Statistical Resources: Free Statistics Lectures
The truly great thing about the internet is the amount of really good stuff you can get for free, and one of the best things if you want to learn something new is the availability of lectures from universities via media sites. YouTube has a large number of statistics lectures available for you to peruse: searching for “statistics lecture” returns 641 hits, and searching for specific topics in statistics and probability will return much more.
Here is a selection of introductory statistics lectures that are freely available on YouTube that you might want to try if you are interested in applying statistical methods in film studies and don’t have easy access to a statistician.
Possibly the best place to start is Daniel Judge’s Statistics Lecture from the Department of Mathematics at East Los Angeles College. This lecture is clearly delivered and starts with a focus on data. A good feature is that unlike some other available, this lecture is broken up into bite size chunks so its much easier to manage. Subsequent lectures in the series look at describing data numerically and graphically, probability theory, and the normal distribution.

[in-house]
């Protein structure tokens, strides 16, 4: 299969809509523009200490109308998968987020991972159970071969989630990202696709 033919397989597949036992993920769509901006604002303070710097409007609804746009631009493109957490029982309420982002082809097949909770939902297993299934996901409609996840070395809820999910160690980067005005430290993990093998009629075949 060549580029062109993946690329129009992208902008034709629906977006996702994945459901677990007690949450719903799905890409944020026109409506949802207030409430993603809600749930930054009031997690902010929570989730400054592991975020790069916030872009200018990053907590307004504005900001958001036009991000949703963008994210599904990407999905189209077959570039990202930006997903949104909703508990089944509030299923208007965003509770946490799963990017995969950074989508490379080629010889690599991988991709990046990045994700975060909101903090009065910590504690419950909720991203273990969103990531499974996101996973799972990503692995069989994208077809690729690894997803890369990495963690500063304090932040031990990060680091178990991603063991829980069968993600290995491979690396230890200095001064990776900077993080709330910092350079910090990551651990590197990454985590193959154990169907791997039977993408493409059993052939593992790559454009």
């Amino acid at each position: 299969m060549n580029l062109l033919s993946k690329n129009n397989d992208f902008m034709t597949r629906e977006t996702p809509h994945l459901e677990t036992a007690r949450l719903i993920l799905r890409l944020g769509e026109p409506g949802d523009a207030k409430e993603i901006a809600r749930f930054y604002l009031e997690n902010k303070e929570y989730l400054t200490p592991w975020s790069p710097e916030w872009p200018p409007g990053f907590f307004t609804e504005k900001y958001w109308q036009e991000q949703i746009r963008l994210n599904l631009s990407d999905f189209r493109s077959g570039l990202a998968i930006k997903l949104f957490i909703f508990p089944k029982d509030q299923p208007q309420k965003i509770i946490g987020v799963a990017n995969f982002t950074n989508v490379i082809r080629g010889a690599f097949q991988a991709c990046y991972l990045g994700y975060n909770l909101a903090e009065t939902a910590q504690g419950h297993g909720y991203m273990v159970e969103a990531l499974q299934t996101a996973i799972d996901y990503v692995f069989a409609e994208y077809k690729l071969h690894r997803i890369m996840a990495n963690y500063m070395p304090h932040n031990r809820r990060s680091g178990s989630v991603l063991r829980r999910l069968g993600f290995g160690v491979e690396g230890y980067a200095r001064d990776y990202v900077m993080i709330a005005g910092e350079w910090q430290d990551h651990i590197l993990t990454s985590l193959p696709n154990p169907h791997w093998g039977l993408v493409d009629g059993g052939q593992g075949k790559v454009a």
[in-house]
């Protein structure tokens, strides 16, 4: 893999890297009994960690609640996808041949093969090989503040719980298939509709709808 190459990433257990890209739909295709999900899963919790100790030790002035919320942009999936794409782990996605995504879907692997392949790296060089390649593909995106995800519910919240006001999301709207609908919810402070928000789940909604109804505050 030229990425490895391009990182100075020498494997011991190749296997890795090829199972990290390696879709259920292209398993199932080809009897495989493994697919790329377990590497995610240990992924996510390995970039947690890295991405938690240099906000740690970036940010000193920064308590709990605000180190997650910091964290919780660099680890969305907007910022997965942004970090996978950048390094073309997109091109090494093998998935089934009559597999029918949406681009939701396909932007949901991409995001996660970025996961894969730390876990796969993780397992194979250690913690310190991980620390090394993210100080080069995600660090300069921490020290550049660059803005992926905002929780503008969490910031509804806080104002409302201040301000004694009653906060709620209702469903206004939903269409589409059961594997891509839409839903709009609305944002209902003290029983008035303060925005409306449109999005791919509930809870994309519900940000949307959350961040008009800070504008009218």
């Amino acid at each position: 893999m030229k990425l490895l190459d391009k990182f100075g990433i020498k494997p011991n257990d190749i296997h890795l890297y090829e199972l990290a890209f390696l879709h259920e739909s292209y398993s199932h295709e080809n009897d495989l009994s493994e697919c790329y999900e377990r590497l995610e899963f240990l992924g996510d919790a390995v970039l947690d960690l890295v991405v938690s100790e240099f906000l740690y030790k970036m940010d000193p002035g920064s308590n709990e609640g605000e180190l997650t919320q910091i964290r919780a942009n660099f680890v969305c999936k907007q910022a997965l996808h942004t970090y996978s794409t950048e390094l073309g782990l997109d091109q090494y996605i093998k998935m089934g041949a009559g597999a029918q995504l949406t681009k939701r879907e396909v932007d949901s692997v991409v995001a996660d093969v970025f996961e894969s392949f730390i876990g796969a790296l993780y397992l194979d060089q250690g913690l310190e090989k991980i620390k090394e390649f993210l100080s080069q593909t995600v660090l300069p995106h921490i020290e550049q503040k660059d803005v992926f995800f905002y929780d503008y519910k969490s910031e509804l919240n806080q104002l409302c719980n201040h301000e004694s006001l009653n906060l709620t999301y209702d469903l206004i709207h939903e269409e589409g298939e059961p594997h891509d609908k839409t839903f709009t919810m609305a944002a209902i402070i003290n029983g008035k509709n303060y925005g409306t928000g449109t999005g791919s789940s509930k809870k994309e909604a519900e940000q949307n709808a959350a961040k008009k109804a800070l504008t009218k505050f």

Here’s a great introductory lecture that uses baseball to explain (amongst other things) the difference between parameters and statistics and samples and populations (which I have commented on elsewhere), and which also explains why a batting average isn’t an average. A common problem in the use of statistics in film studies is that statistical terms are used without any proper understanding of what they mean, and this lecture goes to great lengths to explain what is meant by categorical data or relative frequency.
Math Doctor Bob has a whole series of video lectures available covering a very wide range of topics in mathematics, including statistics and probability. I’ve found his lectures on matrix algebra very useful. This is probably not the place to start if you’re a beginner since the lectures cover specific demonstrations of individual topics and often assume some knowledge of maths but they are very clear and easy to follow. Here is a lecture on how to do a two-tailed hypothesis test.
Finally, here is part 1 of Hans Rosling’s BBC programme The Joy of Stats from the Open University which is worth taking some time to watch (even if you only want to know which part of England had the highest rate of bastardy in 1842). The other parts of the programme can be accessed at the OU’s stats playlist here.